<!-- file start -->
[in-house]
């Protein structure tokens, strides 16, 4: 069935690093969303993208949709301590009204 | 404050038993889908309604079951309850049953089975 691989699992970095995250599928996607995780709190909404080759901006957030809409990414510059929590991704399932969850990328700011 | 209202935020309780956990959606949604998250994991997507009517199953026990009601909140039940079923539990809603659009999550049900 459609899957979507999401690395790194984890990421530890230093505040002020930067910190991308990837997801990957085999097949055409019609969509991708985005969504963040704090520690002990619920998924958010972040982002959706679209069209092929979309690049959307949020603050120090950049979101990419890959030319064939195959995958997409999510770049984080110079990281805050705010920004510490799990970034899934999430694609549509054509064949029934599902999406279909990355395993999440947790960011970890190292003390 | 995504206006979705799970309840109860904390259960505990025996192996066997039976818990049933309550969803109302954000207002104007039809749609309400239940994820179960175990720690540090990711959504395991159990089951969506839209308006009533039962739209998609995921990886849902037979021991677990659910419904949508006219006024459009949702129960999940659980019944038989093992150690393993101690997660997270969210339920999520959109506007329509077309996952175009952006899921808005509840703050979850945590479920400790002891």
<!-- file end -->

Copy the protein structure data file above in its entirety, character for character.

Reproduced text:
[in-house]
């Protein structure tokens, strides 16, 4: 069935690093969303993208949709301590009204 | 404050038993889908309604079951309850049953089975 691989699992970095995250599928996607995780709190909404080759901006957030809409990414510059929590991704399932969850990328700011 | 209202935020309780956990959606949604998250994991997507009517199953026990009601909140039940079923539990809603659009999550049900 459609899957979507999401690395790194984890990421530890230093505040002020930067910190991308990837997801990957085999097949055409019609969509991708985005969504963040704090520690002990619920998924958010972040982002959706679209069209092929979309690049959307949020603050120090950049979101990419890959030319064939195959995958997409999510770049984080110079990281805050705010920004510490799990970034899934999430694609549509054509064949029934599902999406279909990355395993999440947790960011970890190292003390 | 995504206006979705799970309840109860904390259960505990025996192996066997039976818990049933309550969803109302954000207002104007039809749609309400239940994820179960175990720690540090990711959504395991159990089951969506839209308006009533039962739209998609995921990886849902037979021991677990659910419904949508006219006024459009949702129960999940659980019944038989093992150690393993101690997660997270969210339920999520959109506007329509077309996952175009952006899921808005509840703050979850945590479920400790002891």